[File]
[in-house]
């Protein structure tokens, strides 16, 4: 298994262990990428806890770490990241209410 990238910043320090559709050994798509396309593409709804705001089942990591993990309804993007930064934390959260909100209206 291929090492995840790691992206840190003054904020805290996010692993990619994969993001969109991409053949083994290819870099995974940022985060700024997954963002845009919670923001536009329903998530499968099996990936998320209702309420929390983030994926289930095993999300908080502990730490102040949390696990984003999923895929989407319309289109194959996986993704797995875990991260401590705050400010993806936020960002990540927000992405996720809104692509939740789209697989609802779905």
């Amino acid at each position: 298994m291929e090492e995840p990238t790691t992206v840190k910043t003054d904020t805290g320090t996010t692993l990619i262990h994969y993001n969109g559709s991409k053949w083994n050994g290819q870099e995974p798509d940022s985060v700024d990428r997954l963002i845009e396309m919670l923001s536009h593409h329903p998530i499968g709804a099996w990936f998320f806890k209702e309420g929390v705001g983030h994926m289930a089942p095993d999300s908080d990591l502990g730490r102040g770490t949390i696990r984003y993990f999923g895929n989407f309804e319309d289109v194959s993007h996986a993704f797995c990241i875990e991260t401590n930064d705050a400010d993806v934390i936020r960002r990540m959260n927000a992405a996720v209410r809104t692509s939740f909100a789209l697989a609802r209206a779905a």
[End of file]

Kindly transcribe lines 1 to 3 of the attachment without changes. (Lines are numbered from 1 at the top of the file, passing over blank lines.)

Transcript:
[in-house]
């Protein structure tokens, strides 16, 4: 298994262990990428806890770490990241209410 990238910043320090559709050994798509396309593409709804705001089942990591993990309804993007930064934390959260909100209206 291929090492995840790691992206840190003054904020805290996010692993990619994969993001969109991409053949083994290819870099995974940022985060700024997954963002845009919670923001536009329903998530499968099996990936998320209702309420929390983030994926289930095993999300908080502990730490102040949390696990984003999923895929989407319309289109194959996986993704797995875990991260401590705050400010993806936020960002990540927000992405996720809104692509939740789209697989609802779905």
């Amino acid at each position: 298994m291929e090492e995840p990238t790691t992206v840190k910043t003054d904020t805290g320090t996010t692993l990619i262990h994969y993001n969109g559709s991409k053949w083994n050994g290819q870099e995974p798509d940022s985060v700024d990428r997954l963002i845009e396309m919670l923001s536009h593409h329903p998530i499968g709804a099996w990936f998320f806890k209702e309420g929390v705001g983030h994926m289930a089942p095993d999300s908080d990591l502990g730490r102040g770490t949390i696990r984003y993990f999923g895929n989407f309804e319309d289109v194959s993007h996986a993704f797995c990241i875990e991260t401590n930064d705050a400010d993806v934390i936020r960002r990540m959260n927000a992405a996720v209410r809104t692509s939740f909100a789209l697989a609802r209206a779905a």